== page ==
By GENARO C. ARMAS, Associated Press
STATE COLLEGE, Pa. (AP) — In nearly four months in Happy Valley, Penn State coach Bill O'Brien has delivered speeches, overseen pre-dawn conditioning drills and started installing a new high-octane offense.
But the most memorable day yet of his new job arrives Saturday.
The Blue-White game ending Penn State spring practice will mark the first time O'Brien will jog on to the Beaver Stadium field as coach — another milestone in the school's historic transition from the 46-year tenure of the late Joe Paterno.
"People will look at it as more important than the average Blue-White game," left tackle Adam Gress said this week. "All the fans want to see what coach O'Brien has to offer."
In many respects though, Saturday is much more than about football.
The glorified scrimmage, which typically draws tens of thousands of blue-and-white backers, is also the first event at the stadium since Paterno died in January at age 85, less than three months after being diagnosed with lung cancer. His funeral procession wound through campus and right by the stadium tunnel through which Paterno ambled into work on fall Saturdays.
Among many loyal fans, the emotional wounds over his death as well as the end of his tenure as coach last November are still fresh. School trustees ousted Paterno in the aftermath of child sexual abuse charges against retired defensive coordinator Jerry Sandusky.
Sandusky has maintained his innocence as he awaits trial. Paterno testified before a grand jury investigating Sandusky that he relayed a 2002 allegation brought to him by a graduate assistant to his campus superiors, including the administrator overseeing the police department.
Authorities have said Paterno wasn't a target of the probe. The Board of Trustees ousted him citing in part a moral obligation to do more to alert authorities outside the school, and a "failure of leadership."
The wrangling continued this week after Penn State agreed to provide millions in payments and benefits to Paterno's estate and family members under the late football coach's employment contract, although a family lawyer says the Paternos did not sign away their right to sue.
Outside the stadium Friday, Alice Reber and two friends snapped pictures at the life-sized, bronzed statue of Paterno. A bouquet of blue and white flowers in a glass vase sat at its feet. The statue has turned into a makeshift memorial at times, especially since Paterno's death.
Like other fans interviewed Friday, Reber said that while Paterno may share some blame, she also didn't like how the trustees handled his departure.
"It wasn't all football that Joe Paterno had invested in this school. It was the kids, the caliber of kids and the sense of family," said Reber, of Exton, whose son graduated from Penn State two years ago. She also said the attention over Paterno and the trustees shouldn't make people lose sight of the broader issue of stopping or reporting instances of child abuse.
The scandal though, "hasn't made us dislike Penn State. Penn State can go on without these cast of characters," she said.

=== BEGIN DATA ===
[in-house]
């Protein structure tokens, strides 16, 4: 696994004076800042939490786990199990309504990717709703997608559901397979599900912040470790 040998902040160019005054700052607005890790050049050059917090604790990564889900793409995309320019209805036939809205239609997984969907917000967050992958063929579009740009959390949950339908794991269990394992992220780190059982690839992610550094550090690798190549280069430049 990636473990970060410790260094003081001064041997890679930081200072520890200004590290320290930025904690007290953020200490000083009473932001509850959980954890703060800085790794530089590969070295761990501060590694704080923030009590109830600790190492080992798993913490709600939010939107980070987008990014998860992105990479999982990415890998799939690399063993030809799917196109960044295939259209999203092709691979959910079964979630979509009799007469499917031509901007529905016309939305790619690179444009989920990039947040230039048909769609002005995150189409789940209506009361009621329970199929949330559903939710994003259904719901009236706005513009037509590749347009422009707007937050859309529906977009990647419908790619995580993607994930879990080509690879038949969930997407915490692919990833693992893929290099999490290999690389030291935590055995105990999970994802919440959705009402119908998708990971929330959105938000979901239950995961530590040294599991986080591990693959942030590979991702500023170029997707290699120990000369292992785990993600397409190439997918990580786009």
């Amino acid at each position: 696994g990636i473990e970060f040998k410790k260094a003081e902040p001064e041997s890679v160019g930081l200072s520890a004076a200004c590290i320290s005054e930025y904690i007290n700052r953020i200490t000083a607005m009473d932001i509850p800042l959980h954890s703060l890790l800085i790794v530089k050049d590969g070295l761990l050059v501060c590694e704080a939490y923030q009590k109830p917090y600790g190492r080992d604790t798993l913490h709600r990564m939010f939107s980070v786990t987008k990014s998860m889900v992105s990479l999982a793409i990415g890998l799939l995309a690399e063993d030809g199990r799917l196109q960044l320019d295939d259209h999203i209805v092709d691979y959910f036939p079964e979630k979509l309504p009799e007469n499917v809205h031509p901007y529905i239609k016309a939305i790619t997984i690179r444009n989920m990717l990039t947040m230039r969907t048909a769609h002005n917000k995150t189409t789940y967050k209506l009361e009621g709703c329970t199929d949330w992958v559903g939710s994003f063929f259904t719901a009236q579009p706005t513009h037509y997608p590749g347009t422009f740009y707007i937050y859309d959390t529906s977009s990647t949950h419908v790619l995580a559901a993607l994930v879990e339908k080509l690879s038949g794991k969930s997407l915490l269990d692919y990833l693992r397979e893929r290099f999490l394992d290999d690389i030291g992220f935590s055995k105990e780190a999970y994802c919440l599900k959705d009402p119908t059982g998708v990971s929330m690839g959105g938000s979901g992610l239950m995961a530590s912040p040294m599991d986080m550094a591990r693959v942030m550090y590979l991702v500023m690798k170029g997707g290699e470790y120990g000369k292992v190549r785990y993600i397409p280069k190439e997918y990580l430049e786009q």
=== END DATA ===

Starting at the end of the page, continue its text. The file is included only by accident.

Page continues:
But while the administrators, alumni, students and other members of the campus community try to focus on the future, the various investigations into the scandal keep drumming up the past.
O'Brien, for one, has done his best to keep his sights on the football program moving forward.
"That's all we talk about. We don't talk about the past. We weren't here when that happened," he said last week. "At the same time, we're very mindful of things like child abuse and making sure we understand we have to reach out to victims of child abuse, charitable organizations and things like that."
O'Brien was hired in January after serving as the offensive coordinator for the New England Patriots. He had no previous connections to Penn State, and some former players briefly questioned his credentials since it did not include previous head-coaching experience.
He has worked hard since then to win over lettermen, and his outreach efforts appeared to have gone over well with fans, too.
"After he got on board, he made a lot of good moves," said Dan McCahan, 48, of Charlotte, N.C., a Penn State graduate who visited the Paterno statue while his daughter was on a campus tour. "He's positioned the Penn State football program in a better light through his efforts."
While promising to uphold the traditions and focus on academics that Paterno championed, O'Brien has also started to imprint his own stamp on the program.
A re-tooled offense based on the pass-happy attack he ran with the Patriots is the biggest change. There's also a new strength and conditioning program based more on Olympic-style lifting and free weights.
"Once we started spring ball, it was really icing on the cake to get out there and just start hitting each other again," defensive tackle Jordan Hill said.
Instead of dividing the entire team into two separate squads for the Blue-White game, Saturday will feature a new "offense versus defense" scoring system. For instance, the defense could score six points for a turnover and four points for a sack.
At least one thing hasn't changed under O'Brien: for the third straight season, Penn State is undecided on its starting quarterback. O'Brien plans to rotate Matt McGloin, Rob Bolden and Paul Jones for equal stints Saturday, and hopes to narrow the field going into the offseason.
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